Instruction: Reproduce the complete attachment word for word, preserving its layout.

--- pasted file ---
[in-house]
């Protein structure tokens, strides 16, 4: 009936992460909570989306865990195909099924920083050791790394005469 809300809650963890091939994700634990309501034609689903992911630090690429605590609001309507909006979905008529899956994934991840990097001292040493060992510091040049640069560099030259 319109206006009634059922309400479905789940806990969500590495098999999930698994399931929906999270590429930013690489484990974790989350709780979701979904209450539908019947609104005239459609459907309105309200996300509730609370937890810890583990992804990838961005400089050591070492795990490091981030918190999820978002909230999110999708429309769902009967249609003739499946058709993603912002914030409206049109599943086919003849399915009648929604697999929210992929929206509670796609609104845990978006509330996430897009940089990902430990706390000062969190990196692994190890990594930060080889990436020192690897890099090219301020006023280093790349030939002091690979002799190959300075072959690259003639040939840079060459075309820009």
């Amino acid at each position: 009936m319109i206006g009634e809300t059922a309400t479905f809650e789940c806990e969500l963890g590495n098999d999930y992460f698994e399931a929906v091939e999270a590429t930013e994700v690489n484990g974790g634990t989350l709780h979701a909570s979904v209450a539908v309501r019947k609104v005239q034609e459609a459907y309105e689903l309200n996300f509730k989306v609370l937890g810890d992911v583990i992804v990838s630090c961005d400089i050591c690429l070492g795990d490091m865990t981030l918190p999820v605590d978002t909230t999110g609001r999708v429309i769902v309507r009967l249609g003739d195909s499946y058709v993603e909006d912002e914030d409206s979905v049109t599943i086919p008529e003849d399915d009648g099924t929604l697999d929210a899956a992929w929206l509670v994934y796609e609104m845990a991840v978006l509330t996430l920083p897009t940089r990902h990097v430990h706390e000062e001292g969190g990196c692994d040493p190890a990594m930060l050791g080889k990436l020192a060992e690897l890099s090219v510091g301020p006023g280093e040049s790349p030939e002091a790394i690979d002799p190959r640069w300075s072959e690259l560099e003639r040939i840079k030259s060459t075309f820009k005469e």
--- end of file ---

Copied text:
[in-house]
């Protein structure tokens, strides 16, 4: 009936992460909570989306865990195909099924920083050791790394005469 809300809650963890091939994700634990309501034609689903992911630090690429605590609001309507909006979905008529899956994934991840990097001292040493060992510091040049640069560099030259 319109206006009634059922309400479905789940806990969500590495098999999930698994399931929906999270590429930013690489484990974790989350709780979701979904209450539908019947609104005239459609459907309105309200996300509730609370937890810890583990992804990838961005400089050591070492795990490091981030918190999820978002909230999110999708429309769902009967249609003739499946058709993603912002914030409206049109599943086919003849399915009648929604697999929210992929929206509670796609609104845990978006509330996430897009940089990902430990706390000062969190990196692994190890990594930060080889990436020192690897890099090219301020006023280093790349030939002091690979002799190959300075072959690259003639040939840079060459075309820009």
């Amino acid at each position: 009936m319109i206006g009634e809300t059922a309400t479905f809650e789940c806990e969500l963890g590495n098999d999930y992460f698994e399931a929906v091939e999270a590429t930013e994700v690489n484990g974790g634990t989350l709780h979701a909570s979904v209450a539908v309501r019947k609104v005239q034609e459609a459907y309105e689903l309200n996300f509730k989306v609370l937890g810890d992911v583990i992804v990838s630090c961005d400089i050591c690429l070492g795990d490091m865990t981030l918190p999820v605590d978002t909230t999110g609001r999708v429309i769902v309507r009967l249609g003739d195909s499946y058709v993603e909006d912002e914030d409206s979905v049109t599943i086919p008529e003849d399915d009648g099924t929604l697999d929210a899956a992929w929206l509670v994934y796609e609104m845990a991840v978006l509330t996430l920083p897009t940089r990902h990097v430990h706390e000062e001292g969190g990196c692994d040493p190890a990594m930060l050791g080889k990436l020192a060992e690897l890099s090219v510091g301020p006023g280093e040049s790349p030939e002091a790394i690979d002799p190959r640069w300075s072959e690259l560099e003639r040939i840079k030259s060459t075309f820009k005469e």